Dedicated clinicians have initiated a study group using the Neuro-Developmental Treatment Approach Theoretical Foundation and Principles of Clinical Practice, the book and study guide published by the Neuro-Developmental Treatment Association (NDTA). We are committed to the concept of seeing the patient as a whole. We problem solve together in order to provide all of the necessary resources to meet the patient’s needs and expectations.

Initially the Rehabilitation Hospital, in a collaborative financial effort with the system’s rehabilitation services team, committed the collective resources to support education for a team of four therapists. Two occupational therapists and two physical therapists completed the three-week NDT course for management of adults with hemiplegia. The efforts continue. Now, 41% of all therapists in TRH have received formal NDT training, ranging from introductory courses to advanced courses. Five of our therapists are NDT trained and active NDTA members.

Discharges after Using NDT Approach.

The trained therapists have supported the broader interdisciplinary team by providing education to the nursing staff on the use of the NDT approach to determine techniques to perform transfers and positioning of patients in bed. Team members also reach out to provide ongoing education to the community regarding risk factors, signs, and symptoms of stroke. The team members demonstrate commitment not only to their professions, but also to the provision of excellent, outcome-oriented treatment for our stroke survivors.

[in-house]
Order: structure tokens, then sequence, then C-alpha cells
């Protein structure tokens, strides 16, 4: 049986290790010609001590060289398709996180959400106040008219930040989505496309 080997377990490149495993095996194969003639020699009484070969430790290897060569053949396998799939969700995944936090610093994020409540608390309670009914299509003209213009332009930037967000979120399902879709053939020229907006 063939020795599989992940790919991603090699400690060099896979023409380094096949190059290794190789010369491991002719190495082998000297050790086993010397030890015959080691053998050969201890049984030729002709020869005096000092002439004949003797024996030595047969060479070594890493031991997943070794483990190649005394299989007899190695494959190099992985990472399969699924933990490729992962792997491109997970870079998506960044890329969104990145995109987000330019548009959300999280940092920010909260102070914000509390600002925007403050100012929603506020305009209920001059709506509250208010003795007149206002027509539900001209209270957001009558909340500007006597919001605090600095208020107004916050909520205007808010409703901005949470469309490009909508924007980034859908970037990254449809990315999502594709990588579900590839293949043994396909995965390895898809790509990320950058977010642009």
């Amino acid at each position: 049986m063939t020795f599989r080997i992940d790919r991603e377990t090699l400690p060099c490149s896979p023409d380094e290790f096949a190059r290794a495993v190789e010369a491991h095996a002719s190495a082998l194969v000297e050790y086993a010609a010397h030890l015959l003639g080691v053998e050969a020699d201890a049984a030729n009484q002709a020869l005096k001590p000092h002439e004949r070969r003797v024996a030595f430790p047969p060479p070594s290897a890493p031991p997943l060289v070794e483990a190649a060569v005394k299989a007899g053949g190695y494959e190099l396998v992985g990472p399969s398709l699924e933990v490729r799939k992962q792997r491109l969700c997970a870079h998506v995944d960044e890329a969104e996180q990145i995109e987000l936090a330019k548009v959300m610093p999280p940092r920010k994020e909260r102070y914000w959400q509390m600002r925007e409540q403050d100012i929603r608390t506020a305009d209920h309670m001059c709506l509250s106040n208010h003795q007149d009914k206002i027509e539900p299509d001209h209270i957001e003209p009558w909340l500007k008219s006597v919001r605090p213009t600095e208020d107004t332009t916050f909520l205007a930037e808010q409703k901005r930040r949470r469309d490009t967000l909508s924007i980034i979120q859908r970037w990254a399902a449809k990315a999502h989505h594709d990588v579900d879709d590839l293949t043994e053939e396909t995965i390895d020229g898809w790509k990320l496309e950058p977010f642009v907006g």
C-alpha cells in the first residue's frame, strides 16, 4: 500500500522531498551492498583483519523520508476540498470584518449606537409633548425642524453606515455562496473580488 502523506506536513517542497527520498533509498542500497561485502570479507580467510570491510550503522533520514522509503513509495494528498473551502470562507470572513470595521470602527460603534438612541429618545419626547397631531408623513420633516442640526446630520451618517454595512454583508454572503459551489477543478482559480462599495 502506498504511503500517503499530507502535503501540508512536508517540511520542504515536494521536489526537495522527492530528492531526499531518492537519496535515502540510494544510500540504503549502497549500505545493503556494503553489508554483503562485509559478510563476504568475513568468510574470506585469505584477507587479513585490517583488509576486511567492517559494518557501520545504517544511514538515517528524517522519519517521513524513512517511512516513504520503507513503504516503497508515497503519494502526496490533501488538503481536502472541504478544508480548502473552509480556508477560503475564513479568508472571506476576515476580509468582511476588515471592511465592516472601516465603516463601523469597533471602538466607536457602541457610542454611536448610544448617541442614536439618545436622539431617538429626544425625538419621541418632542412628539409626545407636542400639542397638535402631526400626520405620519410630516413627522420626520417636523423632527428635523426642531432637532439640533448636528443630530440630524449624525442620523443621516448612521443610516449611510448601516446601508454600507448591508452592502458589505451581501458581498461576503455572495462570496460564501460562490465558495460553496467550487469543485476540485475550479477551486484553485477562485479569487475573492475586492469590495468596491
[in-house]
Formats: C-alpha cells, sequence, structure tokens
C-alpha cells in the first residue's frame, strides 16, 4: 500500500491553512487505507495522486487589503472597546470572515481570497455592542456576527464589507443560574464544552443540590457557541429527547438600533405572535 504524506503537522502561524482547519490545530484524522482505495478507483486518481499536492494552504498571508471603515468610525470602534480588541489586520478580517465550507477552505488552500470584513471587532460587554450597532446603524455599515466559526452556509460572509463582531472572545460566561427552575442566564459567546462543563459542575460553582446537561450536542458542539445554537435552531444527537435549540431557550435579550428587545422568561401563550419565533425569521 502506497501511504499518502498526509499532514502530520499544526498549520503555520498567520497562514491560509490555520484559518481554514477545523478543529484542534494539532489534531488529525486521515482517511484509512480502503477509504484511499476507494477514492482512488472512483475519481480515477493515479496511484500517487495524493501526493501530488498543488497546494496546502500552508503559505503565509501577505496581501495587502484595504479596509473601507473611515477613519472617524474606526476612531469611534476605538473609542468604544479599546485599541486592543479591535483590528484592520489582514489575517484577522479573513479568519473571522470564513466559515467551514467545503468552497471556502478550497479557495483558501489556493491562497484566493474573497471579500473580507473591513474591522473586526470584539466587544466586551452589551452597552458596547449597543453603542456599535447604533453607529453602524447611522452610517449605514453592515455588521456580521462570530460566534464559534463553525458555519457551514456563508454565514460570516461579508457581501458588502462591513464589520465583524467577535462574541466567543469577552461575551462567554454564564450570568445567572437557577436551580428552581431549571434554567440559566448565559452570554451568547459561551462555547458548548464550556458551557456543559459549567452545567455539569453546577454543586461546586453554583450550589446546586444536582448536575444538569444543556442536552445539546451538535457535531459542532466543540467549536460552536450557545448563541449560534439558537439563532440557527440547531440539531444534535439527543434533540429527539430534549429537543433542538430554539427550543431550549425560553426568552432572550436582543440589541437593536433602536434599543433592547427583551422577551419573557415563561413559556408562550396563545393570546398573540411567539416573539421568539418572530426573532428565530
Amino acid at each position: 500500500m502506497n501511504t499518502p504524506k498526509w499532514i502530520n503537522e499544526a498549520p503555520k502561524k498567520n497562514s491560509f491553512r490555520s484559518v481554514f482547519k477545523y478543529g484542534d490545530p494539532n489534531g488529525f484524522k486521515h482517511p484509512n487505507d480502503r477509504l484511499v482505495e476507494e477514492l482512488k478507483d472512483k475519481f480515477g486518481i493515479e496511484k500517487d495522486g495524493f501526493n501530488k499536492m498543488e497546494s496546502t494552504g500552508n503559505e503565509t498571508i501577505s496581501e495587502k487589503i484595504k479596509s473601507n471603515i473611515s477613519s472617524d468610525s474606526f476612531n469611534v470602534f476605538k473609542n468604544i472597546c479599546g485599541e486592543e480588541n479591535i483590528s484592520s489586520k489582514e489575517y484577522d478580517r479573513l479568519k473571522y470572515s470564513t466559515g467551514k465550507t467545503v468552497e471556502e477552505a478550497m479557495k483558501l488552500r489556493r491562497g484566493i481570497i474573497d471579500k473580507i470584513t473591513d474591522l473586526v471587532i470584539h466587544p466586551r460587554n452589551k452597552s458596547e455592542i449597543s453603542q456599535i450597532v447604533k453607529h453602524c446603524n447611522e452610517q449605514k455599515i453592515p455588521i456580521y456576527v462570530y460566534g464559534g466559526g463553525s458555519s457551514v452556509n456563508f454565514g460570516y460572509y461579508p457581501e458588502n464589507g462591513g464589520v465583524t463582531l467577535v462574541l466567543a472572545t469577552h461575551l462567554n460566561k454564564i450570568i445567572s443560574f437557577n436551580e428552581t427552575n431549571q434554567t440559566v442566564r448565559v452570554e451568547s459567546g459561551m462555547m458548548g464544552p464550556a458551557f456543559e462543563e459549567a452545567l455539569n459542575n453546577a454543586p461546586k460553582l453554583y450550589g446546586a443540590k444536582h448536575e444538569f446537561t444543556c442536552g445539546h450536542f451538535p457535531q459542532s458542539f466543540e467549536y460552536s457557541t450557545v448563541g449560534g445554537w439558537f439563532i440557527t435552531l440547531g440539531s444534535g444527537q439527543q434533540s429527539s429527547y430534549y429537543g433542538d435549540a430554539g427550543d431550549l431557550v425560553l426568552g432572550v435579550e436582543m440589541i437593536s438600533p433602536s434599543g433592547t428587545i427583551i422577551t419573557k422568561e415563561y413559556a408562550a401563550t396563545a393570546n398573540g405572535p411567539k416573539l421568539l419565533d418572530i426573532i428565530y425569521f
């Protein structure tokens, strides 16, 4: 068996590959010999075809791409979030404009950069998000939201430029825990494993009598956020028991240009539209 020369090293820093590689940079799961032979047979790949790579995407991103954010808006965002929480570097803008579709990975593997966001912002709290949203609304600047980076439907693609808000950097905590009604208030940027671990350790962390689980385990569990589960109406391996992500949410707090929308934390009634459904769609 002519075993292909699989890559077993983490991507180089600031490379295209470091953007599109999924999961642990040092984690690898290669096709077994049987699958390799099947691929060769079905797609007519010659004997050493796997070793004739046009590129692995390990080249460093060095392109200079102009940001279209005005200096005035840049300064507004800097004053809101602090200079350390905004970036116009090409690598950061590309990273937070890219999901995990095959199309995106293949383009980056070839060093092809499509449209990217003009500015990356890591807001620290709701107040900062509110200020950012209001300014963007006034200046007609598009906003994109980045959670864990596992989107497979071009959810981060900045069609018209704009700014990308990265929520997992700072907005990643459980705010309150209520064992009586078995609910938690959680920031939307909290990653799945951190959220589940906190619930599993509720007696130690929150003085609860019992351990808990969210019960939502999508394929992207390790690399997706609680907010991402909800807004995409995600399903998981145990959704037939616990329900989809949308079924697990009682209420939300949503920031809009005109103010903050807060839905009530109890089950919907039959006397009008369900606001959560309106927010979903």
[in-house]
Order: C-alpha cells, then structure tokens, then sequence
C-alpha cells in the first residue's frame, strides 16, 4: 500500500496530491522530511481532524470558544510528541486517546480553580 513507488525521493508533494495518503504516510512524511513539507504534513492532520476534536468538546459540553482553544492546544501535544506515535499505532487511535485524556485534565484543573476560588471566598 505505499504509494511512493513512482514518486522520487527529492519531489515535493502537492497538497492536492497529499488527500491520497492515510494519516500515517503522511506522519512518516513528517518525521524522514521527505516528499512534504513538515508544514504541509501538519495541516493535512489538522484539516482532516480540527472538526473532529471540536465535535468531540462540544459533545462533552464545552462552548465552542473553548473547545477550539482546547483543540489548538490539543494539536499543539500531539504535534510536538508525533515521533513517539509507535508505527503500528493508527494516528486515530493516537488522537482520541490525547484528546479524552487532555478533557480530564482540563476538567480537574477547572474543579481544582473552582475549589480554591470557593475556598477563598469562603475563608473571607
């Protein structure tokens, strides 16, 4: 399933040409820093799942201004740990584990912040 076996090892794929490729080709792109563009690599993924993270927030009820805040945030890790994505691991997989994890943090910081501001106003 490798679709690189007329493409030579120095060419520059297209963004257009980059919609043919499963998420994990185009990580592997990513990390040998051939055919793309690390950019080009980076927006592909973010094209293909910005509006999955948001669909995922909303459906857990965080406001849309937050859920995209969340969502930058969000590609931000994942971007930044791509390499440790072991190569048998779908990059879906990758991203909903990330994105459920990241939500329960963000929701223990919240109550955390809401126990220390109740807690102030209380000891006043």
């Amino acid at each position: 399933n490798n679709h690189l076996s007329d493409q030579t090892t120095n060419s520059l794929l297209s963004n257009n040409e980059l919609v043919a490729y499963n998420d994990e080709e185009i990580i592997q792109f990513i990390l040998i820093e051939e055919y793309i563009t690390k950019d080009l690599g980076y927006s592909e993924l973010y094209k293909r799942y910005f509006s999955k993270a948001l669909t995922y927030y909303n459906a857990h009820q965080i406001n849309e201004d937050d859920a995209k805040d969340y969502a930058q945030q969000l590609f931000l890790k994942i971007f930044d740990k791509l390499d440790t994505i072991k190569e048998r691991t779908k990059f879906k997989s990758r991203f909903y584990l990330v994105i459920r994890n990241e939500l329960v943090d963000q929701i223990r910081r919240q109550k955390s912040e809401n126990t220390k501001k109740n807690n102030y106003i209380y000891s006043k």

We have an excellent group of clinicians that have accepted the challenge to commit the time and effort needed to complete their own education and training. They are now leveraging that knowledge and those skills to educate other members of the team and people in our community. We took to heart the principles that Mrs. Bobath believed in: focus on quality of life, use a problem-solving approach, and understand that NDT is a living concept. As a team we enjoy learning from each other and we are constantly mindful of the mission of our service: to provide the most efficient, outcome-oriented and comprehensive medical rehabilitation services for our patients.

NDT is the foundation for our approach to treatment. That foundation is making a difference. Today, we have successfully increased our stroke patient “discharge to the community” rate and also improved the durability of those outcomes as the patients move back to the community. The commitment from TRH to the community we serve has been strengthened. The team is also committed to the concept of lifelong learning. Even in these uncertain economic times, we will continue to invest in our therapists’ development and training around NDT as the theoretical foundation for our care. The chart (at left) paints our success better than a thousand words!

Since this article was first written, Lee Memorial Health system has taken the initiative to sponsor 13 more therapists to attend the Three-week NDT Course. By September of 2009, we will have a total of 16 NDT-trained therapist in the system working in acute care, inpatient rehab, and out patient.


Astrid Gonzalez-Parrilla, OTRL, works at Lee Memorial Health System. She can be reached at astrid.gonzalez-parrilla@leememorial.org.